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May seeks another Brexit extension as Parliament rejects every alternative

Theresa May speaks today from Downing Street. Photo: Jack Taylor/Getty Images

With Parliament having rejected every Brexit solution put forward so far, and an economically disastrous "no deal" exit from the EU looming, U.K. Prime Minister Theresa May said Tuesday that another "short" Brexit extension is necessary and that she's ready to compromise with the opposition Labour Party.

Details: After a marathon cabinet meeting during which members' phones were confiscated to avoid leaks, May offered to meet with opposition leader Jeremy Corbyn to seek a joint plan "to ensure that we leave the European Union and that we do so with a deal." Failing that, May proposed that she and Corbyn would agree on a series of votes to be put to Parliament, while promising that the government would stick to whatever plan gains majority support.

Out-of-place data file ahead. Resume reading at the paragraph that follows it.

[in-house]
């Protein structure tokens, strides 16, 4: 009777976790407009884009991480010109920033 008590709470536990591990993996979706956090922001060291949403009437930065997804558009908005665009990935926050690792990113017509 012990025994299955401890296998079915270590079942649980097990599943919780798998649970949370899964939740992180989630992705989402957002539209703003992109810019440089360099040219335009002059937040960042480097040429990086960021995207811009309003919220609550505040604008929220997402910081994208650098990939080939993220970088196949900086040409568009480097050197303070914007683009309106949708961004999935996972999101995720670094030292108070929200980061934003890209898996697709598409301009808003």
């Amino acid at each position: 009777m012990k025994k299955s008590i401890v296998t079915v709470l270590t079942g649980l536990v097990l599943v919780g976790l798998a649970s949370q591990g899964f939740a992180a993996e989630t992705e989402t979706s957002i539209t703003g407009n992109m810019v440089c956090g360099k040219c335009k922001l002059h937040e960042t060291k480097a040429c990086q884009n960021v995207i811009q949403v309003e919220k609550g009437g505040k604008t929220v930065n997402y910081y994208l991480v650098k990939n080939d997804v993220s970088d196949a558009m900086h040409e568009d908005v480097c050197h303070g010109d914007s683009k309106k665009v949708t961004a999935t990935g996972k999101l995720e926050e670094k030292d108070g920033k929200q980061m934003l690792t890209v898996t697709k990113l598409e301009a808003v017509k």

"This is a decisive moment in the story of these islands and it requires national unity to deliver the national interest."
— Theresa May

Our thought bubble: May's embrace of "national unity" comes pretty late in the game. Heretofore, she has prioritized holding together her Conservative Party, a large faction of which has lambasted her plan as far too "soft." She even offered to resign once Brexit is delivered in an attempt to win their support. But with all else having failed, May has finally decided she needs Labour votes to pass any plan through Parliament.

What to watch: May said that in order to carry out her new approach, the U.K. will need another extension of the Brexit deadline, which was already pushed back from March 29 to April 12.

  • The EU has been resistant to the idea of further extensions that only prolong the U.K.'s domestic political squabble.
  • May said a solution must be finalized by May 22 so that the U.K. isn't forced to take part in European elections, but the EU may not accept that proposal. "No deal" remains the default option unless and until an extension is agreed.

Go deeper: Everything you need to know about Brexit